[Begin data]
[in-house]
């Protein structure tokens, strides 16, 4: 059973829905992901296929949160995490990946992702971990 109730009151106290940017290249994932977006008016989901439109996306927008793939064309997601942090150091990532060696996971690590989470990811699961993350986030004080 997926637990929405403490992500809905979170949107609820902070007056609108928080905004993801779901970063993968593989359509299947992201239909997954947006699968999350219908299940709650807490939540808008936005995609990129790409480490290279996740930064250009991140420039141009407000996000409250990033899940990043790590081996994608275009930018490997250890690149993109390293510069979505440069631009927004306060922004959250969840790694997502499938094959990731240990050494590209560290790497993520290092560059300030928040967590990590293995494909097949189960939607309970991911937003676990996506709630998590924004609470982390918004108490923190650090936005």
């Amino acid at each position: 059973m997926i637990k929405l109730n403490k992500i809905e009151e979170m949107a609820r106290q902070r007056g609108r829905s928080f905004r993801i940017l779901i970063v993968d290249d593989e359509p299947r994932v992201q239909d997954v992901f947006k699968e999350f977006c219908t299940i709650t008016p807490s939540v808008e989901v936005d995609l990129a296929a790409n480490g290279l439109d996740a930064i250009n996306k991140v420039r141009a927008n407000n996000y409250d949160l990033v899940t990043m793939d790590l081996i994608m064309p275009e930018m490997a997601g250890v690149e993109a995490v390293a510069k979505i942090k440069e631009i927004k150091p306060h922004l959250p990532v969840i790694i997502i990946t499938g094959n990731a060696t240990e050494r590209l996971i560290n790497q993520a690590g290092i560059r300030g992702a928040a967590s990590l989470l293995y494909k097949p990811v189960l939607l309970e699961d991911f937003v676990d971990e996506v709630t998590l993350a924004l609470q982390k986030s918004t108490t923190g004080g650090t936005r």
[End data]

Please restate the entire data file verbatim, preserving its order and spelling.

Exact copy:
[in-house]
């Protein structure tokens, strides 16, 4: 059973829905992901296929949160995490990946992702971990 109730009151106290940017290249994932977006008016989901439109996306927008793939064309997601942090150091990532060696996971690590989470990811699961993350986030004080 997926637990929405403490992500809905979170949107609820902070007056609108928080905004993801779901970063993968593989359509299947992201239909997954947006699968999350219908299940709650807490939540808008936005995609990129790409480490290279996740930064250009991140420039141009407000996000409250990033899940990043790590081996994608275009930018490997250890690149993109390293510069979505440069631009927004306060922004959250969840790694997502499938094959990731240990050494590209560290790497993520290092560059300030928040967590990590293995494909097949189960939607309970991911937003676990996506709630998590924004609470982390918004108490923190650090936005």
């Amino acid at each position: 059973m997926i637990k929405l109730n403490k992500i809905e009151e979170m949107a609820r106290q902070r007056g609108r829905s928080f905004r993801i940017l779901i970063v993968d290249d593989e359509p299947r994932v992201q239909d997954v992901f947006k699968e999350f977006c219908t299940i709650t008016p807490s939540v808008e989901v936005d995609l990129a296929a790409n480490g290279l439109d996740a930064i250009n996306k991140v420039r141009a927008n407000n996000y409250d949160l990033v899940t990043m793939d790590l081996i994608m064309p275009e930018m490997a997601g250890v690149e993109a995490v390293a510069k979505i942090k440069e631009i927004k150091p306060h922004l959250p990532v969840i790694i997502i990946t499938g094959n990731a060696t240990e050494r590209l996971i560290n790497q993520a690590g290092i560059r300030g992702a928040a967590s990590l989470l293995y494909k097949p990811v189960l939607l309970e699961d991911f937003v676990d971990e996506v709630t998590l993350a924004l609470q982390k986030s918004t108490t923190g004080g650090t936005r």